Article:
Forest Health Summit in Wenatchee is latest positive step toward reducing wildfire risk

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August 7, 2017

Dear 12th District Friends and Neighbors,

It is hard to believe that just a few months ago the snowpack in our region was significantly above normal. While I am grateful for how the snowy and wet winter and spring has moderated the 2017 fire season so far, the recent excessive heat and the smoke in our area (even if it’s primarily from Canada) are reminders of the responsibility we share in reducing our risk of wildfire.

Earlier this year, the Legislature unanimously approved my Senate Bill 5546 to begin a long-term effort to help reduce catastrophic wildfire. Passage of this bill would not have been possible without the help and support of committed local leaders, various statewide organizations, and our new Commissioner of Public Lands Hilary Franz, who leads the state Department of Natural Resources (DNR). She has made forest health a top priority and her agency worked closely with me as this important policy change moved through the lawmaking process.

Senator Hawkins and Commissioner Franz Host July 31 Forest Health Summit

More than 100 people joined me, Commissioner of Public Lands Hilary Franz and local officials for a recent Forest Health Summit in Wenatchee, moderated by Rufus Woods.

Commissioner Franz joined me for the signing of the bill in Olympia, and on July 31 she traveled to Wenatchee to co-host a local Forest Health Summit. Held at the Wenatchee Valley Museum and Cultural Center, this meeting provided community members a direct opportunity to hear how public and private organizations are joining forces and taking a proactive approach to wildfire management. The summit was – in many ways – an extension of the ongoing community conversation that has been under way since our devastating wildfires of 2014 and 2015.

I could not have been more pleased with the discussion that we had and the thoughtful questions from community members. My thanks go to the more than 100 people who attended, including many officials from throughout our region, and to the panelists who fielded questions, all of whom represent key stakeholders in improving forest health and reducing wildfire risk. In addition to Commissioner Franz and me, the panelists included:

  • Dr. Paul Hessburg, The Wildfire Project and U.S. Forest Service
  • Kevin Overbay, Chelan County Commissioner
  • Keith Goehner, NCW Forest Health Collaborative and Chelan County Commissioner
  • Tom Bugert, The Nature Conservancy
  • Jason Callahan, Washington Forest Protection Association
  • Annie Schmidt, Washington State Fire Adapted Communities Network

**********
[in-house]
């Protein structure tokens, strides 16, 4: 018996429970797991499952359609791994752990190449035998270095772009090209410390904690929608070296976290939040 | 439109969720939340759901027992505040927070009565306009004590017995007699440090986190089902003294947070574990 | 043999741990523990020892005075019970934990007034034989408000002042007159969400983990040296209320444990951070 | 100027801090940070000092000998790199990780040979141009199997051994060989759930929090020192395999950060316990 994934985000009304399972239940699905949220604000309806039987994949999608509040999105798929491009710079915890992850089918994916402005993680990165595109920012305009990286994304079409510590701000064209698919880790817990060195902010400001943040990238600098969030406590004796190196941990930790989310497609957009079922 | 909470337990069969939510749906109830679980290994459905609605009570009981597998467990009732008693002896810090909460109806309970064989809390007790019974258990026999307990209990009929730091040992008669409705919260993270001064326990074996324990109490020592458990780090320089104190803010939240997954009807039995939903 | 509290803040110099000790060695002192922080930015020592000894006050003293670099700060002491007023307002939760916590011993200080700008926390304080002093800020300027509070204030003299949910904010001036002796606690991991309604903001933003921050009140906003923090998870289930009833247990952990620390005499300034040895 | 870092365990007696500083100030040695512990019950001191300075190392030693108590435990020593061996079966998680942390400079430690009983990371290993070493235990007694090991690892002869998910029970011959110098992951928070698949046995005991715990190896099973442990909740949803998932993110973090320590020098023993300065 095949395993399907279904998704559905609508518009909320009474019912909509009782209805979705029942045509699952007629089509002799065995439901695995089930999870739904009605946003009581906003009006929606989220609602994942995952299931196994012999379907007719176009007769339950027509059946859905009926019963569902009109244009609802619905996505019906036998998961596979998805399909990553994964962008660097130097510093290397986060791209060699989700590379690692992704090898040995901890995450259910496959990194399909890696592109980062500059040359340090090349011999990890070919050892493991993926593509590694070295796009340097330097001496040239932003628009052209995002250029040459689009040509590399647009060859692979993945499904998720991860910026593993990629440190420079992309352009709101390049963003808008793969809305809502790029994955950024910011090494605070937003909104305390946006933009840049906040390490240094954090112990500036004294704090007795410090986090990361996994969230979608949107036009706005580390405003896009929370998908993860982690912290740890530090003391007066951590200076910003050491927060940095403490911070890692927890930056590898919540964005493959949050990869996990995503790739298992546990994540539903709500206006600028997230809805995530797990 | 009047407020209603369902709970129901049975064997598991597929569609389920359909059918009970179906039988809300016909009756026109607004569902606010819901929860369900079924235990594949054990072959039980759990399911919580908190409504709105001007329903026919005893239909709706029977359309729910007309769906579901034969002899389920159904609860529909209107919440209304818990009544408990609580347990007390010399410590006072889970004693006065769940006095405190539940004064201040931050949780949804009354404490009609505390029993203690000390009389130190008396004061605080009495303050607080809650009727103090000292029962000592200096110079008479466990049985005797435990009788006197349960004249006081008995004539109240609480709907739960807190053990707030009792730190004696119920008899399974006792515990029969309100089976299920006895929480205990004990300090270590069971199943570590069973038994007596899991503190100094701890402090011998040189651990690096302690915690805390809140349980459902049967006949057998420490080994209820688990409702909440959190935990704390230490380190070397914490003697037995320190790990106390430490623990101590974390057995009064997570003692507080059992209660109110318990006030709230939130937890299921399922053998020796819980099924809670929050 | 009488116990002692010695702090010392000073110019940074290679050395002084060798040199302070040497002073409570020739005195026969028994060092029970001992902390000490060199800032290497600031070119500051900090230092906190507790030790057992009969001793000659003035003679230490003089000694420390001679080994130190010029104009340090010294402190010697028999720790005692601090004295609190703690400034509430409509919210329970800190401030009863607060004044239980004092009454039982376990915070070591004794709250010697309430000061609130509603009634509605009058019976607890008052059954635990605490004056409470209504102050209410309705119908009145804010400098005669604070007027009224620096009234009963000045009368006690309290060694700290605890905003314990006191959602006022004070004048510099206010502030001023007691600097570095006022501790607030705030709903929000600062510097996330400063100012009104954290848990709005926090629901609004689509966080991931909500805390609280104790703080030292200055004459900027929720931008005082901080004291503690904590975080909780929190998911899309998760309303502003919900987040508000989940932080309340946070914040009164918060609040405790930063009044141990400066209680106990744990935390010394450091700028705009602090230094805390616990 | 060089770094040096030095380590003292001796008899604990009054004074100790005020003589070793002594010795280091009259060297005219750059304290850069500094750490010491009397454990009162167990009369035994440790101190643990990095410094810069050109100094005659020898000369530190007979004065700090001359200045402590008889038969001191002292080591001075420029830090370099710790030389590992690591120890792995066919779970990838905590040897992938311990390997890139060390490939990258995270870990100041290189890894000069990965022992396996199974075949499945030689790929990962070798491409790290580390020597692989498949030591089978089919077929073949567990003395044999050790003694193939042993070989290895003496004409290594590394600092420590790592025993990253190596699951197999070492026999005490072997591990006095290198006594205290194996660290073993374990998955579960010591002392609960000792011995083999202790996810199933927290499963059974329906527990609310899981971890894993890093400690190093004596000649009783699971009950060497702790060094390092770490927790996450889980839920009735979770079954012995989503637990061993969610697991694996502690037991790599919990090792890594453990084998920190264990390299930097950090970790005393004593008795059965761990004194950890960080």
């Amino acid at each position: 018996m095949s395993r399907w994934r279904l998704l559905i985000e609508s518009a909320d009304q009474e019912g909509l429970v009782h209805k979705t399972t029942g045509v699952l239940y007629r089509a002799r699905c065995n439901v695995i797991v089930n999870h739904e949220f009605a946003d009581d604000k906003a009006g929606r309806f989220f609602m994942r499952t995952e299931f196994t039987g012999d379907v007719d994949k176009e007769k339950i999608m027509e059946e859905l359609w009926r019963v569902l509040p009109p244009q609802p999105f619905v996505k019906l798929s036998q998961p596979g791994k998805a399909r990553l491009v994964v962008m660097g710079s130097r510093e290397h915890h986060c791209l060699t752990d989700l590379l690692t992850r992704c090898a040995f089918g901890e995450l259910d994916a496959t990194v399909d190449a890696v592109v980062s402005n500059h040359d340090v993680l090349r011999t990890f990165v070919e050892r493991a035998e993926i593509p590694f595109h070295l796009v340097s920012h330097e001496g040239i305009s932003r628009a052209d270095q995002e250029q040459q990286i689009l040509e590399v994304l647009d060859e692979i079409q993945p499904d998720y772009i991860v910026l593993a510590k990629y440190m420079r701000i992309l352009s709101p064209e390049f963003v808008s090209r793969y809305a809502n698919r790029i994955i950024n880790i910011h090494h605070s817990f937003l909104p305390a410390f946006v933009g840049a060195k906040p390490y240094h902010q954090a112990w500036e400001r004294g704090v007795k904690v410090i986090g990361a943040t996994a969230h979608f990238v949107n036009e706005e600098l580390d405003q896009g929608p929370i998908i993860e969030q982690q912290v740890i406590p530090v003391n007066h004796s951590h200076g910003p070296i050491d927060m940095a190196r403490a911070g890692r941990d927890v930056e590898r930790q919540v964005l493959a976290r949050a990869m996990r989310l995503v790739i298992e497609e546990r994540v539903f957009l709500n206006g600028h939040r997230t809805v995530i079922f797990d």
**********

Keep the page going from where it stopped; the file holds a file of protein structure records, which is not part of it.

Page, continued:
• Teri Tucker, U.S. Forest Service

I am grateful to Rufus Woods, Wenatchee World publisher, for moderating the discussion, and appreciated that we began the evening with a 10-minute video from the Wenatchee-based Wildfire Project. This group’s “Era of Megafires” multimedia presentation was a key factor in beginning our important community conversation about wildfire and provided me inspiration and information leading to the new forest health law.

About 2.7 million acres of forest in Washington are in poor health and close to half of that acreage is under state or tribal management. The new law directs DNR to set up a framework for assessing and treating the health of the fire-prone lands under its authority. The goal is to treat 1 million acres over 16 years, most likely through prescribed fire and mechanical thinning.

In broader terms, the law creates a long-term partnership between DNR and the Legislature. The agency implements the forest health work and provides policymakers (and the public) with regular progress reports. With a new structure of accountability and progress reviews the Legislature will be in a more informed position to keep the much-needed funding coming.

A recent development mentioned during the summit was an agreement with the Forest Service that gives DNR “good neighbor authority.” As Commissioner Franz noted, fire doesn’t pay attention to boundaries between state and federal land; the new pact allows DNR to cross those boundaries as appropriate and conduct forest health treatment on federal lands.

I encourage you to view the Forest Health Summit, as broadcast by Television Washington (TVW). Also, these links offer more information:

As I stated in the final thoughts segment of the summit, “Doing big things isn’t easy.” Restoring our state forests to reduce our risk of catastrophic wildfire is a complicated and challenging long-term effort. Fortunately, the communities of North Central Washington have a proud history of accomplishing seemingly impossible tasks. If everyone can continue to engage in thoughtful dialog, accept the challenges ahead, and work together, we can continue to make tremendous progress.

Thank you again for the opportunity to serve as your 12th District state senator. Please contact my office anytime if you have questions.


Brad Hawkins

State Senator Brad Hawkins
12th Legislative District


107 Newhouse Building - P.O. Box 40412 | Olympia, WA 98504-0412
(360) 786-7622 or Toll-free: (800) 562-6000